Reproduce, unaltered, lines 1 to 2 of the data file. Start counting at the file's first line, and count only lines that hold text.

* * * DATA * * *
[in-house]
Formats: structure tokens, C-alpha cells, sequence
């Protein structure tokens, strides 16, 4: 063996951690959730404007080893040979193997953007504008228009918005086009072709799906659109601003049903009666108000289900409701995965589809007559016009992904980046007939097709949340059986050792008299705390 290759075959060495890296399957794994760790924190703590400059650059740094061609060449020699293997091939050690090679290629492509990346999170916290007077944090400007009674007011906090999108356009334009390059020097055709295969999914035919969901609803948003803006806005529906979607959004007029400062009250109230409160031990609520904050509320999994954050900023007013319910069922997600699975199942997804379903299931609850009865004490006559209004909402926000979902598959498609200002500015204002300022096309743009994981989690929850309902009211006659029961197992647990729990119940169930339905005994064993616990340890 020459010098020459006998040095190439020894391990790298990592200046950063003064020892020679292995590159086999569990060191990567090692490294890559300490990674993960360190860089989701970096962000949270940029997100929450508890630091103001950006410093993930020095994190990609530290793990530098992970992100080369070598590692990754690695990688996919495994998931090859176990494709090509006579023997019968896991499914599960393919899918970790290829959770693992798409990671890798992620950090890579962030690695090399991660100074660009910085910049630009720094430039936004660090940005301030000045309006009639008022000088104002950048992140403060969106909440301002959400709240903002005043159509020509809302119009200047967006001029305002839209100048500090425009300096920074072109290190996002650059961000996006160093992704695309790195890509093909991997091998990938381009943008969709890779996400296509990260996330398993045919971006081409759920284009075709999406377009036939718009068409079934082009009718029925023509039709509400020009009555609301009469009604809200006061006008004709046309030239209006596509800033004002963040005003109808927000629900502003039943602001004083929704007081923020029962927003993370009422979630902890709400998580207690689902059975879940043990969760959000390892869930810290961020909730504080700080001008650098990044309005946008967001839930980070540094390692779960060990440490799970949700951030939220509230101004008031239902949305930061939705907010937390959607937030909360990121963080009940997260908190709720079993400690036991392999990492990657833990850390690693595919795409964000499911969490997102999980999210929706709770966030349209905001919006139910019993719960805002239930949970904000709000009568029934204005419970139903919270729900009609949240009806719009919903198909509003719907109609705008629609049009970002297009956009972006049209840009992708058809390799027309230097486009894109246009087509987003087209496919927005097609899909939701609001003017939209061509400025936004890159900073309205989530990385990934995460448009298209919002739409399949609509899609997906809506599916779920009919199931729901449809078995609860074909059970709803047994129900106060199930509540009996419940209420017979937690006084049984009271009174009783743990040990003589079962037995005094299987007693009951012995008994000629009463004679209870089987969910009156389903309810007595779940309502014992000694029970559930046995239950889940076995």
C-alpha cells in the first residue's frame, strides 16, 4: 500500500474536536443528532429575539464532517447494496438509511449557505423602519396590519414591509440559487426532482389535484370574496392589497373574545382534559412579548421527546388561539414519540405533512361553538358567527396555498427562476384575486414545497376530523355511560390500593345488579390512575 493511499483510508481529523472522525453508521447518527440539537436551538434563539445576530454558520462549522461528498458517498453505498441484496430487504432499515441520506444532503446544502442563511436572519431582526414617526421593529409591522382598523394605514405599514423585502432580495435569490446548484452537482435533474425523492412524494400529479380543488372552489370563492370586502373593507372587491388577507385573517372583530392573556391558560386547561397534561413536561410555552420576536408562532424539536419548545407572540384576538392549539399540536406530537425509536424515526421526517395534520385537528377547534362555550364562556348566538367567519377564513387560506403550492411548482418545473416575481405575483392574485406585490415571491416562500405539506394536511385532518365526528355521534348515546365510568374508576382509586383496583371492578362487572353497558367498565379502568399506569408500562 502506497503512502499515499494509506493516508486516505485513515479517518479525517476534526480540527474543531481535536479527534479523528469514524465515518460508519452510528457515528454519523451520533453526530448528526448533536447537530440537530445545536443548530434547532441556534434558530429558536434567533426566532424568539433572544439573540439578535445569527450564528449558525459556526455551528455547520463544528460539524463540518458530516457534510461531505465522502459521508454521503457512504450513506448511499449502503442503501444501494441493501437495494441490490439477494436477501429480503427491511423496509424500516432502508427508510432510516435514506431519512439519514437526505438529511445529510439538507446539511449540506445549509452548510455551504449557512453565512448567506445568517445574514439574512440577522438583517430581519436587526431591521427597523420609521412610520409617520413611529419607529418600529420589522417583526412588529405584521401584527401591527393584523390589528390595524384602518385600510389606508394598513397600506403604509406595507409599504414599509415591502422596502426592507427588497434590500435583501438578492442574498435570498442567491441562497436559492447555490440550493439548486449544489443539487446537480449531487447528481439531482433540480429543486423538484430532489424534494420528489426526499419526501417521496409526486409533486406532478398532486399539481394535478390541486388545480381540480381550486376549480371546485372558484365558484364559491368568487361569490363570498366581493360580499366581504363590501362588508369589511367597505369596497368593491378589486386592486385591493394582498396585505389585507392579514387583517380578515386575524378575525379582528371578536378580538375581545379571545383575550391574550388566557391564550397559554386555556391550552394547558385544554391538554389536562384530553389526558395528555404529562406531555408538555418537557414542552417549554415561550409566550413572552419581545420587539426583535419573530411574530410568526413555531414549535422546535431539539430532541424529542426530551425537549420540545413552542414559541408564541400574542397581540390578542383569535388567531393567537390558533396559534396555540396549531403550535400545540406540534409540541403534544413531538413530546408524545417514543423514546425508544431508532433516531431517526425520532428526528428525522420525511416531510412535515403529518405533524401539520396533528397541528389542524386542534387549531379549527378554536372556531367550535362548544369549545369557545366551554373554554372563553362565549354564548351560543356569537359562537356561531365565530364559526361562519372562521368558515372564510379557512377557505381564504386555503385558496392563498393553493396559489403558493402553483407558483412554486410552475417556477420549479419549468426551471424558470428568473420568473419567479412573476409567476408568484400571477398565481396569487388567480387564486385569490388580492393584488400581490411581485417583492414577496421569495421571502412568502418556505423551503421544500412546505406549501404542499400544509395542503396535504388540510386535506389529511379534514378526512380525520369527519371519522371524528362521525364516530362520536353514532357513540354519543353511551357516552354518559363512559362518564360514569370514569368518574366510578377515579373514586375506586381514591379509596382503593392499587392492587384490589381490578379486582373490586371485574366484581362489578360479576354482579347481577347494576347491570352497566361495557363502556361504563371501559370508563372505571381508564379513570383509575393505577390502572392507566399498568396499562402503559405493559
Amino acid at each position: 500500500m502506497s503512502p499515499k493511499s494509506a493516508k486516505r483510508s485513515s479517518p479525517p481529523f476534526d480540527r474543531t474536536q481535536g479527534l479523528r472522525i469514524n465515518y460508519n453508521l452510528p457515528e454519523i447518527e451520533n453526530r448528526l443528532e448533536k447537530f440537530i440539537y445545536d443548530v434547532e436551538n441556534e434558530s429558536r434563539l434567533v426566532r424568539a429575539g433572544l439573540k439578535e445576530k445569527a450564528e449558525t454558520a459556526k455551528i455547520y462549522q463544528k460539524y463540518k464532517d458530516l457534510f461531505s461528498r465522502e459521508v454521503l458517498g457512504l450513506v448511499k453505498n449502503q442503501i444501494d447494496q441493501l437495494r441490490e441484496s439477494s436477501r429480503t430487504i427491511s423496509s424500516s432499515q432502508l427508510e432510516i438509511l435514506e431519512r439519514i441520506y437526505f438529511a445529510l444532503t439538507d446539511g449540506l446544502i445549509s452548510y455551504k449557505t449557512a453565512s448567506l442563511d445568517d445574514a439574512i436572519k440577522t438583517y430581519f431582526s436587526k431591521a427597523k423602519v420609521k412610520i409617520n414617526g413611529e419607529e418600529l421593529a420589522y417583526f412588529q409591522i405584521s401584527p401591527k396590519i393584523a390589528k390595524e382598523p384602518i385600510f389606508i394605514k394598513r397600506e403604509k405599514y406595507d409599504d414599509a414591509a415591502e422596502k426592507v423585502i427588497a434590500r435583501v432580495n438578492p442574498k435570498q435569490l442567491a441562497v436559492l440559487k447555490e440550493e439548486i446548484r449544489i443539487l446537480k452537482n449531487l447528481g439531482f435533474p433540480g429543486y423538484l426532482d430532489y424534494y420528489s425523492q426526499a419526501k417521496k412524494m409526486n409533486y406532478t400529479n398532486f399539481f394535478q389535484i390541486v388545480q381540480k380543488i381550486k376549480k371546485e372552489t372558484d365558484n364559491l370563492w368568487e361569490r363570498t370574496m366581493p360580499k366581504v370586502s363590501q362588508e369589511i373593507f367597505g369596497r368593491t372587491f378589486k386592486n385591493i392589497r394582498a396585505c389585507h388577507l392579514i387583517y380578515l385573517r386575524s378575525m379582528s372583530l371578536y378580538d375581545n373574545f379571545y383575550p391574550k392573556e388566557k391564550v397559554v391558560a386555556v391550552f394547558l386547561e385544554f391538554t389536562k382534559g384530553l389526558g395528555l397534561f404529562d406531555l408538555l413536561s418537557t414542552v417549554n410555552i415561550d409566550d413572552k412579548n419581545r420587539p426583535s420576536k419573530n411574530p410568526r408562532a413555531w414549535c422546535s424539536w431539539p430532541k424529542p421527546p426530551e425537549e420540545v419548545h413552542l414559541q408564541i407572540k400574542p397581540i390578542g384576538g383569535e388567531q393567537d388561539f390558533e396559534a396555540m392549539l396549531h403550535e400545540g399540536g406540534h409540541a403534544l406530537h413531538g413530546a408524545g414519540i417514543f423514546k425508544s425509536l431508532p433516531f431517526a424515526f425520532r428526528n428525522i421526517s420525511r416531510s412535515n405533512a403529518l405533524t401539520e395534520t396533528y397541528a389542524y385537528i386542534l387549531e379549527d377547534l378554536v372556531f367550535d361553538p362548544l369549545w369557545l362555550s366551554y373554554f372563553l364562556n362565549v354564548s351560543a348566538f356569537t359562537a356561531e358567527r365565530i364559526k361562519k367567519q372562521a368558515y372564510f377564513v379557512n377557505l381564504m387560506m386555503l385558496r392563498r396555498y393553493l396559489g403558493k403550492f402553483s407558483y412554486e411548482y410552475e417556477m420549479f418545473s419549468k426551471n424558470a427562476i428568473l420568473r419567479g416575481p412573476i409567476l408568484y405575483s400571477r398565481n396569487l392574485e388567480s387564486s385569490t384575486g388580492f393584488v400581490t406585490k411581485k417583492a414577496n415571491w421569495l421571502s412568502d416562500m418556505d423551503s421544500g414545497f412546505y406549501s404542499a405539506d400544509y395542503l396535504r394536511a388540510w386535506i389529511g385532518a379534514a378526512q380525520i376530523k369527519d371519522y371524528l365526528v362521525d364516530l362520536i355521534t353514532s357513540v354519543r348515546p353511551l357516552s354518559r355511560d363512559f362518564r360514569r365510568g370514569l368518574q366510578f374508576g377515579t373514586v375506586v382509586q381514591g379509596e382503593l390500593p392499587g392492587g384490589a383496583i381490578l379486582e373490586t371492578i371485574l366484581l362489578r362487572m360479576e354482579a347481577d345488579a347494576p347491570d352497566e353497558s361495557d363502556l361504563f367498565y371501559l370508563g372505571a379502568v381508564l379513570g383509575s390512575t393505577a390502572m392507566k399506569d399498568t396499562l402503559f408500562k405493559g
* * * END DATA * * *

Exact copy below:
[in-house]
Formats: structure tokens, C-alpha cells, sequence